Some of the banks distinguished between litigation costs and legal fees, which could include routine expenses of running a business, such as drawing up contracts, rather than lawsuits. Still, most outlays at JPMorgan, Bank of America and Citigroup were tied specifically to litigation, the filings show.
Spokesmen for the six banks declined to comment about their legal costs.
The totals would be billions of dollars higher if U.S. cases involving the biggest European banks were counted. HSBC Holdings Plc, Europe’s largest lender, agreed last year to pay $1.92 billion to settle U.S. money-laundering probes. UBS AG, the largest lender in Switzerland, said in July it would pay $885 million to Fannie Mae and Freddie Mac on claims that it improperly sold them mortgage-backed securities.
Barclays Plc, UBS and Royal Bank of Scotland Group Plc (RBS) were fined a combined $2.5 billion to settle allegations by regulators in the U.S. and elsewhere that that they helped rig the benchmark London interbank offered rate.
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In the Courts
Credit Union Agency Wins Appeals Court Ruling on Big Bank Suits
The National Credit Union Administration won an appeals court ruling letting it pursue claims against big banks for allegedly making misleading statements to market mortgage-backed securities.
The U.S. Court of Appeals in Denver unanimously affirmed a lower-court ruling that the NCUA can rely on an “extender statute” giving it more time to file the lawsuits lenders said were filed too late.
That “serves the statute’s purpose by providing NCUA sufficient time to investigate and file all potential claims once it assumes control of a failed credit union,” the three-judge panel said.
The ruling on Tuesday resolves an appeal by RBS Securities Inc. that prompted a Kansas City, Kansas, trial court judge this year to halt most progress on several related cases until the issue was decided.
NCUA has filed similar lawsuits against units of Goldman Sachs Group Inc. (GS:US), JPMorgan Chase & Co. and other banks. RBS Securities is a unit of Royal Bank of Scotland Group Plc.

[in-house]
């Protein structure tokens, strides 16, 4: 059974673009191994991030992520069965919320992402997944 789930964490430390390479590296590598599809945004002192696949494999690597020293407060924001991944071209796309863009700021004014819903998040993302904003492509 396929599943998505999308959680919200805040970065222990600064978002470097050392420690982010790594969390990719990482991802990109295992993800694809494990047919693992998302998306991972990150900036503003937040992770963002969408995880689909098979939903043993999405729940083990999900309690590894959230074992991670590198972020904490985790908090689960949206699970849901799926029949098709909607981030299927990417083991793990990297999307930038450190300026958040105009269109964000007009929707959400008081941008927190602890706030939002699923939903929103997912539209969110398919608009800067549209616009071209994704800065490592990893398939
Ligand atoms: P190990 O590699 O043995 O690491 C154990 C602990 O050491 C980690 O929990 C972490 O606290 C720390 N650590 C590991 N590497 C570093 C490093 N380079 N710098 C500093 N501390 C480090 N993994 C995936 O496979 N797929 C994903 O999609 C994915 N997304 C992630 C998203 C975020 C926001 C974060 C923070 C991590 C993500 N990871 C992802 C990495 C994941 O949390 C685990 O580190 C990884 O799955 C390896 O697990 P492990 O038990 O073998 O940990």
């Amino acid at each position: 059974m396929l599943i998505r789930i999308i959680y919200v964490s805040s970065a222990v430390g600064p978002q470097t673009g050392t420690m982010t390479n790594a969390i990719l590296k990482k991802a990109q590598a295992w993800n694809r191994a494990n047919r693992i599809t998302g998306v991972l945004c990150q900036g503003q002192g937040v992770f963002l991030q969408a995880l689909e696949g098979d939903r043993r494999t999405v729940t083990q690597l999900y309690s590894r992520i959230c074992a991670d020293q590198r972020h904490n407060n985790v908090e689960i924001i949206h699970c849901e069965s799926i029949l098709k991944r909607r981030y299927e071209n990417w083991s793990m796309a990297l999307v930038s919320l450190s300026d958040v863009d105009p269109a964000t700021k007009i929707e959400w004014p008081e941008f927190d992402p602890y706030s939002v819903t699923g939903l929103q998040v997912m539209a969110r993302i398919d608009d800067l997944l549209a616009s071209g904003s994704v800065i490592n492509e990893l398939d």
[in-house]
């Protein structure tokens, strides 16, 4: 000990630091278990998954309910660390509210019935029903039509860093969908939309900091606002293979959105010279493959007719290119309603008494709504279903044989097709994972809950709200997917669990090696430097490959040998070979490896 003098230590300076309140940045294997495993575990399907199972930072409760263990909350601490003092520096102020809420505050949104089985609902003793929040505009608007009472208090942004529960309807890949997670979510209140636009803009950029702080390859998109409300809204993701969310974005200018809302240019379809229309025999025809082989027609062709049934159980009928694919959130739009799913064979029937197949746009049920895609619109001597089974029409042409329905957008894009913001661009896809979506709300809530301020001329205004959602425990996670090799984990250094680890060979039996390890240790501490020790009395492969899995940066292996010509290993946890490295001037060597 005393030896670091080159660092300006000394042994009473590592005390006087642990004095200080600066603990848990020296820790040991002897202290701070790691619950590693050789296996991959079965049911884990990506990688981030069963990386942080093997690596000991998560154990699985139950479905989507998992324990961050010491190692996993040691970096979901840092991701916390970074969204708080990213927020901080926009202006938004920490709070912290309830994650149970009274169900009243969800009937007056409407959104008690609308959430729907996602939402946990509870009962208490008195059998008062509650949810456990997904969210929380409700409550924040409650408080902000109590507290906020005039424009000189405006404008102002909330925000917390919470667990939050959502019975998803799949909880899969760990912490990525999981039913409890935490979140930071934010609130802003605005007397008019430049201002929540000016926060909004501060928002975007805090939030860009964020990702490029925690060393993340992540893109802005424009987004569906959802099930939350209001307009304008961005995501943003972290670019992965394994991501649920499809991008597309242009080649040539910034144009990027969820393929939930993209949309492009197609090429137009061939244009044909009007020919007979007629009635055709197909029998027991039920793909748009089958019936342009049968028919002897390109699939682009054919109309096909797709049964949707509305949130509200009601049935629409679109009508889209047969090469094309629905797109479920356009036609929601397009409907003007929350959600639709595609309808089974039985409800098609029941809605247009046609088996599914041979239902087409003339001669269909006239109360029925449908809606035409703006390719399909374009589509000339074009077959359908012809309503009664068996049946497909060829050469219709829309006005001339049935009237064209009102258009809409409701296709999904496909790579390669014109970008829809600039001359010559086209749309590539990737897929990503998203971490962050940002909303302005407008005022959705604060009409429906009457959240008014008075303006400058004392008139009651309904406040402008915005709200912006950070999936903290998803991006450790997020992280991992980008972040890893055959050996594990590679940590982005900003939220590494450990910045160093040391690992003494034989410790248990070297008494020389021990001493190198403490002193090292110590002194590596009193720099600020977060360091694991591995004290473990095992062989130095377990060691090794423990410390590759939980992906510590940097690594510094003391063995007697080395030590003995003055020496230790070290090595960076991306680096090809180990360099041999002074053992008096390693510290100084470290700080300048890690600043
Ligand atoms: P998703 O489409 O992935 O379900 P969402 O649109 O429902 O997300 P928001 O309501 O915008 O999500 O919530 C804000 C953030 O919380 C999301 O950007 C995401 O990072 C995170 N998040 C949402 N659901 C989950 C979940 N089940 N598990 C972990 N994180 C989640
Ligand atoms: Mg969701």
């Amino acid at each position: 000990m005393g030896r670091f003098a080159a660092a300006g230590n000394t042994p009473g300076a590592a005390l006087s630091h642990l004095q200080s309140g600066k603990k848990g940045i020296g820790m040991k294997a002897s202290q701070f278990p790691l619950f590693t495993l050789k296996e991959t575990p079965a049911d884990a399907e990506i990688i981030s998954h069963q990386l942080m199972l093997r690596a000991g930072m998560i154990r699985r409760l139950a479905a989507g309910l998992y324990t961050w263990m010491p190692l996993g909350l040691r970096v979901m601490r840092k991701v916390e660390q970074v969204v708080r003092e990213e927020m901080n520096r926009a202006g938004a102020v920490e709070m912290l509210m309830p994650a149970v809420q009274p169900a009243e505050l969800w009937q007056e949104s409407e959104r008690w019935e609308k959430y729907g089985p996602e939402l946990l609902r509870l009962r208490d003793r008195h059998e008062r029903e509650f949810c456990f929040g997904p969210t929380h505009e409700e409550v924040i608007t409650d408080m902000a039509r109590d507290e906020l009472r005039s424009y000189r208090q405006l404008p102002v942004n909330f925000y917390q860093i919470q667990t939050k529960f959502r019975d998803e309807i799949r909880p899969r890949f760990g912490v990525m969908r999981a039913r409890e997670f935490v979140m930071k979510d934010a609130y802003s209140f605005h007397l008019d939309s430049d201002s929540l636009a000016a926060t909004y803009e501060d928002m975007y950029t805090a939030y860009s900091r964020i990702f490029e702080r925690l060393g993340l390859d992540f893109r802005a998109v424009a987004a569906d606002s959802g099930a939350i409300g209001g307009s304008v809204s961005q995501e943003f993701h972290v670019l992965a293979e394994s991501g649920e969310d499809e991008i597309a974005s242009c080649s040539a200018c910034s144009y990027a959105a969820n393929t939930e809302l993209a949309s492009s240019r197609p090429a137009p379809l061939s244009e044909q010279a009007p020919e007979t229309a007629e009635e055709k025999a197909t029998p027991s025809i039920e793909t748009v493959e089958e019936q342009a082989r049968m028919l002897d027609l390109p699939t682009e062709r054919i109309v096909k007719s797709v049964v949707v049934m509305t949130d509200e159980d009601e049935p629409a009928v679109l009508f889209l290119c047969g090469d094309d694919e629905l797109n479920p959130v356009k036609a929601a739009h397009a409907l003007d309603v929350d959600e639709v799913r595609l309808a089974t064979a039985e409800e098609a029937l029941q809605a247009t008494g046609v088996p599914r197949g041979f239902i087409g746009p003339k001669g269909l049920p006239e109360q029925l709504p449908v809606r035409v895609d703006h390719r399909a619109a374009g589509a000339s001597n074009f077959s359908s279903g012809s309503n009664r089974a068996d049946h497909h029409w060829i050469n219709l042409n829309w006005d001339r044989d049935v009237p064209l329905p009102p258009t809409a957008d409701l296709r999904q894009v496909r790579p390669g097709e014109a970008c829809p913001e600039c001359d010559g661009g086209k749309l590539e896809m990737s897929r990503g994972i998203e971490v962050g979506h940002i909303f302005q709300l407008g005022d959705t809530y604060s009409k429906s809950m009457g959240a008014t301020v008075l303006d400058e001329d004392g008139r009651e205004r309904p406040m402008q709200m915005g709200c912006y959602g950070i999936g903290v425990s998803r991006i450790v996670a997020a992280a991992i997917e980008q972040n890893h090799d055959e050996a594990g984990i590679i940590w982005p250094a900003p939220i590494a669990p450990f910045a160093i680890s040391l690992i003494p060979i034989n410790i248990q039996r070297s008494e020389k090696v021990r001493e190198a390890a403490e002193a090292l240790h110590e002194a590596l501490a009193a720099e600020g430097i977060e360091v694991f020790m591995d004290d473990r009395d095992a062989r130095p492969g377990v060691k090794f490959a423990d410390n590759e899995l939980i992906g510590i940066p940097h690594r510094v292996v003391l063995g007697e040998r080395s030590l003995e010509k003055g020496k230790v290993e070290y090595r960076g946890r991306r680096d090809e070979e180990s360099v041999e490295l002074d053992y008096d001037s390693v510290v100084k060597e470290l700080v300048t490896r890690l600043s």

Ed Canaday, a spokesman for RBS Securities, declined to comment on the ruling.
“We’re pleased with the court’s decision,” NCUA Board Chairwoman Debbie Matz said in a statement. “We will continue to pursue our claims against firms that sold faulty mortgage-backed securities to corporate credit unions.”
The Alexandria, Virginia-based agency has reached $335 million in settlements with Bank of America Corp. (BAC:US), Citigroup Inc., Deutsche Bank AG and HSBC Plc, according to the statement.
The case is National Credit Union Administration Board v. Nomura Home Equity Loan Inc., 12-3295 and 12-3298, U.S. Court of Appeals for the 10th Circuit (Denver).
Law Firm News
Winston & Strawn to Open Office in Silicon Valley in September
Winston & Strawn LLP will open an office in Palo Alto, California, next month. The new office is the seventeenth worldwide, the firm said in a statement and reflects its efforts to expand its intellectual property litigation practice.
More than 200 attorneys practice in multiple areas of IP-related law at Winston & Strawn, including more than 20 partners who have first-chaired IP trials in various courts throughout the U.S. and in Europe.
“This new office will be an important anchor in serving our growing number of local Valley clients,” Thomas Fitzgerald, the managing partner of the firm, said in the statement.
The office will be led by partner David Enzminger.
Omnicom’s Lawyer: Inside the Publicis-Omnicom Merger: Video
Mark Gerstein, global chairman of the mergers & acquisitions practice at Latham & Watkins LLP, spoke with Bloomberg Law about his representation of Omnicom Group Inc. in its merger with Publicis Groupe SA, a combination that will create the world’s biggest advertising company.
Gerstein, in this “Rainmakers” episode, also explains the unique challenges of this “merger of equals.”
To see the interview, click here.